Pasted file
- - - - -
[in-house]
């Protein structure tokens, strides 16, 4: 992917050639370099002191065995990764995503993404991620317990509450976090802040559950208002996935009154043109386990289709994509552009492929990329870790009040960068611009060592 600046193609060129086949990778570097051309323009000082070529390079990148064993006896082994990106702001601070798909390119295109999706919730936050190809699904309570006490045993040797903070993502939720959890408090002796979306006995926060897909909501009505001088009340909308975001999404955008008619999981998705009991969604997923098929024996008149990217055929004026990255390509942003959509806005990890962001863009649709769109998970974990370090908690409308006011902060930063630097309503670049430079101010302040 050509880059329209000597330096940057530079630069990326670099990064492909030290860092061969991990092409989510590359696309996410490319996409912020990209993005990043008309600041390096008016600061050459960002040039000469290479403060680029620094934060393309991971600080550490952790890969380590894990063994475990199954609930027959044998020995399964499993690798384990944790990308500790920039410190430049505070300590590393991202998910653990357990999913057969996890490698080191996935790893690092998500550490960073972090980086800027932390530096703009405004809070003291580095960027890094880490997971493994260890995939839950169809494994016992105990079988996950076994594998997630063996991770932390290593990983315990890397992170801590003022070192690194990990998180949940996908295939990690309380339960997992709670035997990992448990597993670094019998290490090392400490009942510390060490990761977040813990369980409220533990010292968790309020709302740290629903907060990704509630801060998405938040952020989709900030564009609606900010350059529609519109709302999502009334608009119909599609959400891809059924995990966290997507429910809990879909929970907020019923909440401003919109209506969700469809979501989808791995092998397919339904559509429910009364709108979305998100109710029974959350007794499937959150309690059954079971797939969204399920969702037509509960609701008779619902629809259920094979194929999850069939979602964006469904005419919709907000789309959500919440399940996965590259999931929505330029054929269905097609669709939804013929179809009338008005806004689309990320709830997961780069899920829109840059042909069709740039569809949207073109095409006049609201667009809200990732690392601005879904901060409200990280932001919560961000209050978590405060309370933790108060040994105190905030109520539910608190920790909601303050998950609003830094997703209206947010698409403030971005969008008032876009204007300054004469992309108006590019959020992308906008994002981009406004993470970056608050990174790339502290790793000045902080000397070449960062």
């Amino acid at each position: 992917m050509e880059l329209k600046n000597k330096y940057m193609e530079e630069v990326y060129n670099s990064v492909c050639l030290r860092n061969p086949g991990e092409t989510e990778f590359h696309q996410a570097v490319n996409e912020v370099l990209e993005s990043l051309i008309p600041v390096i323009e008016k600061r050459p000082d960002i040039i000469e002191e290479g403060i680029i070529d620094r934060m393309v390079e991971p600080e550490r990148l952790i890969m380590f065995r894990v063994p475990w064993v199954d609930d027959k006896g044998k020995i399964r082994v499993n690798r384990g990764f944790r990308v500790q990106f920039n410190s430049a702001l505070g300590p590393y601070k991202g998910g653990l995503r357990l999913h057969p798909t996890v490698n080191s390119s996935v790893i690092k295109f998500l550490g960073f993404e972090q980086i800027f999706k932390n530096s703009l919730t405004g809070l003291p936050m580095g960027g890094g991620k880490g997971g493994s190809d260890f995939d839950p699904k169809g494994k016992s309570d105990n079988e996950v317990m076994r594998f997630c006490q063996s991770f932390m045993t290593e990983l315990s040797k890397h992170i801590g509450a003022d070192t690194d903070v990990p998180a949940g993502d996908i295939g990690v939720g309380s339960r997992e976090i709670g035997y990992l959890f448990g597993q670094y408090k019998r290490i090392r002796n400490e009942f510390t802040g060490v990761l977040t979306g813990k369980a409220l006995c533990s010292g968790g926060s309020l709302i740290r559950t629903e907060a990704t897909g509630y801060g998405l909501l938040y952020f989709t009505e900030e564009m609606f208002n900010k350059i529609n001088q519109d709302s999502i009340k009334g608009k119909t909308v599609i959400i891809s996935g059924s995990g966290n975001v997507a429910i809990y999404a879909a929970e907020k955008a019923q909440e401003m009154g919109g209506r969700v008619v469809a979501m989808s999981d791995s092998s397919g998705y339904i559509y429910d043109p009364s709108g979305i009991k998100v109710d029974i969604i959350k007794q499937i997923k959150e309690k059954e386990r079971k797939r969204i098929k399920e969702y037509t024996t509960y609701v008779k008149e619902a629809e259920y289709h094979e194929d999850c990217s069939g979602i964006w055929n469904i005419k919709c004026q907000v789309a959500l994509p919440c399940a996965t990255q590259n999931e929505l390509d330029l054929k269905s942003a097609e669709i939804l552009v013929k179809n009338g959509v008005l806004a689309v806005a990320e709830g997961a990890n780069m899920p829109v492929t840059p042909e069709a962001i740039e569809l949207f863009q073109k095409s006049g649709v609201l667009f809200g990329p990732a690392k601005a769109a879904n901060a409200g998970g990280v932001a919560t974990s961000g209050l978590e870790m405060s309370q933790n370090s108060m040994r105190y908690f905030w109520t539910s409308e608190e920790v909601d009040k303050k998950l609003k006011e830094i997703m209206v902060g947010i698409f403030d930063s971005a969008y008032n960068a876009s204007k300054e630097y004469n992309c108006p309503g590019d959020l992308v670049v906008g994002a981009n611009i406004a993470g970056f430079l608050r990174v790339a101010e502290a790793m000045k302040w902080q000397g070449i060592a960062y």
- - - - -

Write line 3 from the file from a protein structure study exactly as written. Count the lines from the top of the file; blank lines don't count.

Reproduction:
């Amino acid at each position: 992917m050509e880059l329209k600046n000597k330096y940057m193609e530079e630069v990326y060129n670099s990064v492909c050639l030290r860092n061969p086949g991990e092409t989510e990778f590359h696309q996410a570097v490319n996409e912020v370099l990209e993005s990043l051309i008309p600041v390096i323009e008016k600061r050459p000082d960002i040039i000469e002191e290479g403060i680029i070529d620094r934060m393309v390079e991971p600080e550490r990148l952790i890969m380590f065995r894990v063994p475990w064993v199954d609930d027959k006896g044998k020995i399964r082994v499993n690798r384990g990764f944790r990308v500790q990106f920039n410190s430049a702001l505070g300590p590393y601070k991202g998910g653990l995503r357990l999913h057969p798909t996890v490698n080191s390119s996935v790893i690092k295109f998500l550490g960073f993404e972090q980086i800027f999706k932390n530096s703009l919730t405004g809070l003291p936050m580095g960027g890094g991620k880490g997971g493994s190809d260890f995939d839950p699904k169809g494994k016992s309570d105990n079988e996950v317990m076994r594998f997630c006490q063996s991770f932390m045993t290593e990983l315990s040797k890397h992170i801590g509450a003022d070192t690194d903070v990990p998180a949940g993502d996908i295939g990690v939720g309380s339960r997992e976090i709670g035997y990992l959890f448990g597993q670094y408090k019998r290490i090392r002796n400490e009942f510390t802040g060490v990761l977040t979306g813990k369980a409220l006995c533990s010292g968790g926060s309020l709302i740290r559950t629903e907060a990704t897909g509630y801060g998405l909501l938040y952020f989709t009505e900030e564009m609606f208002n900010k350059i529609n001088q519109d709302s999502i009340k009334g608009k119909t909308v599609i959400i891809s996935g059924s995990g966290n975001v997507a429910i809990y999404a879909a929970e907020k955008a019923q909440e401003m009154g919109g209506r969700v008619v469809a979501m989808s999981d791995s092998s397919g998705y339904i559509y429910d043109p009364s709108g979305i009991k998100v109710d029974i969604i959350k007794q499937i997923k959150e309690k059954e386990r079971k797939r969204i098929k399920e969702y037509t024996t509960y609701v008779k008149e619902a629809e259920y289709h094979e194929d999850c990217s069939g979602i964006w055929n469904i005419k919709c004026q907000v789309a959500l994509p919440c399940a996965t990255q590259n999931e929505l390509d330029l054929k269905s942003a097609e669709i939804l552009v013929k179809n009338g959509v008005l806004a689309v806005a990320e709830g997961a990890n780069m899920p829109v492929t840059p042909e069709a962001i740039e569809l949207f863009q073109k095409s006049g649709v609201l667009f809200g990329p990732a690392k601005a769109a879904n901060a409200g998970g990280v932001a919560t974990s961000g209050l978590e870790m405060s309370q933790n370090s108060m040994r105190y908690f905030w109520t539910s409308e608190e920790v909601d009040k303050k998950l609003k006011e830094i997703m209206v902060g947010i698409f403030d930063s971005a969008y008032n960068a876009s204007k300054e630097y004469n992309c108006p309503g590019d959020l992308v670049v906008g994002a981009n611009i406004a993470g970056f430079l608050r990174v790339a101010e502290a790793m000045k302040w902080q000397g070449i060592a960062y």